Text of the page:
daun kesum, cashew nut shoot and cucumber as garnishing
ingredients...hot and spicy!


According to Wikipedia, the Vietnamese claim that the herb can treat swellings, acne, indigestion, flatulence and stomach aches.....And they are used to repress sexual urges! It seems that many Buddhist monks grow this Vietnamese mint or daun kesum in their private garden and eat it frequently as a helpful step in their celibate life. There's a saying in Vietnamese, translated to 'if you want to reduce sexual desires, take this mint...but if you want the opposite effect, take bean sprouts'! Anybody want to prove this saying?

22 comments:

One said...

Your food look absolutely delicious. You must be very good at cooking. Where did you get your Daun Kesum from? To your question if the Watering Spikes are available in supermarkets, I haven't seen them before. I got mine from a wholesaler. I bought lots of cute porcelain pots from the same wholesaler too.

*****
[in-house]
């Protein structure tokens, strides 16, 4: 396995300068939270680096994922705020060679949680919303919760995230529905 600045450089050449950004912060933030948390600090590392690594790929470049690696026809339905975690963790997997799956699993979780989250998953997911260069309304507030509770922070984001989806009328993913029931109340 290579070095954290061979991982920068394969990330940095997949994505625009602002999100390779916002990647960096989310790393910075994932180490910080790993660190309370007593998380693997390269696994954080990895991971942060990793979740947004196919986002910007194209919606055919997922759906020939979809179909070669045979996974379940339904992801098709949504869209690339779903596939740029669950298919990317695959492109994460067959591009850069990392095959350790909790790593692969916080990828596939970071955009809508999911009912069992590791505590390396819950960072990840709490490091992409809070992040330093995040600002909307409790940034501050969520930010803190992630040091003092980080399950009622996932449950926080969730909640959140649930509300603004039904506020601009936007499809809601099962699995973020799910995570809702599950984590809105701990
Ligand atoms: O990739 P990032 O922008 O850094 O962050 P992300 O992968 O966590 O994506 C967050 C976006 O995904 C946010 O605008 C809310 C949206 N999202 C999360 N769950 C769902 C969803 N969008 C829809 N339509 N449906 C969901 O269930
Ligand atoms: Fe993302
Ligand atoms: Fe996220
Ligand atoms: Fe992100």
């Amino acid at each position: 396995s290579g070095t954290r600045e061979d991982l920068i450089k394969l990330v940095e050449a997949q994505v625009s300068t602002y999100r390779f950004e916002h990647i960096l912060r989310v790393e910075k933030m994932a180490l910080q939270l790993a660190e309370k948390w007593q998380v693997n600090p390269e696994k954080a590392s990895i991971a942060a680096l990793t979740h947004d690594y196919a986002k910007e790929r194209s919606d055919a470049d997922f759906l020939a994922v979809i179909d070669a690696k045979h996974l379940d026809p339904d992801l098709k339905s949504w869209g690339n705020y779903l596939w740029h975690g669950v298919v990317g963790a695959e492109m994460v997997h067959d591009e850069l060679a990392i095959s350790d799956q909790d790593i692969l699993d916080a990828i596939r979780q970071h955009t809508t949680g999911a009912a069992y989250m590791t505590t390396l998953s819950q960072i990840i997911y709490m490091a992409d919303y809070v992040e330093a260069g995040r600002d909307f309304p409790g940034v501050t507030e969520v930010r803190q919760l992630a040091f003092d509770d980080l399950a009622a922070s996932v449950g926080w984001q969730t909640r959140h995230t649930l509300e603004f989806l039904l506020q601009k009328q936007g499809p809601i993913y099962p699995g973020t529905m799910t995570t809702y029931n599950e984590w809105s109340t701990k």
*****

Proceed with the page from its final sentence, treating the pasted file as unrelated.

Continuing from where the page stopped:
rainfield61 said...

Oh I see!!

It is actually Daun Laksa.

Malay-Kadazan girl said...

All my favourite dish and feel so hungry suddenly. Thank you for the email finally got it.

Autumn Belle said...

I really like daun kesum in assam laksa. It gives it the oomph factor. My last attempt at growing kesum from leftover stem cuttings was not very successful. Now I'll try rooting them in water first. Thanks for the great tip!

carolynsshadegardens.com said...

I want to come to your house for dinner, but it would be a long trip. Very interesting about this herb. I imagine it is not related to what we call cilantro. Thanks for picking my snowdrop post. Carolyn

Andrea said...

Hi thanks for visiting my site i was able to see yours. This dishes seem to be yummy, i love Vietnamese dishes too, but of course i also like Malaysian as long as they are not too spicy. I am sure One and Autumn Belle can relate very well to your dishes. And i like your photos too.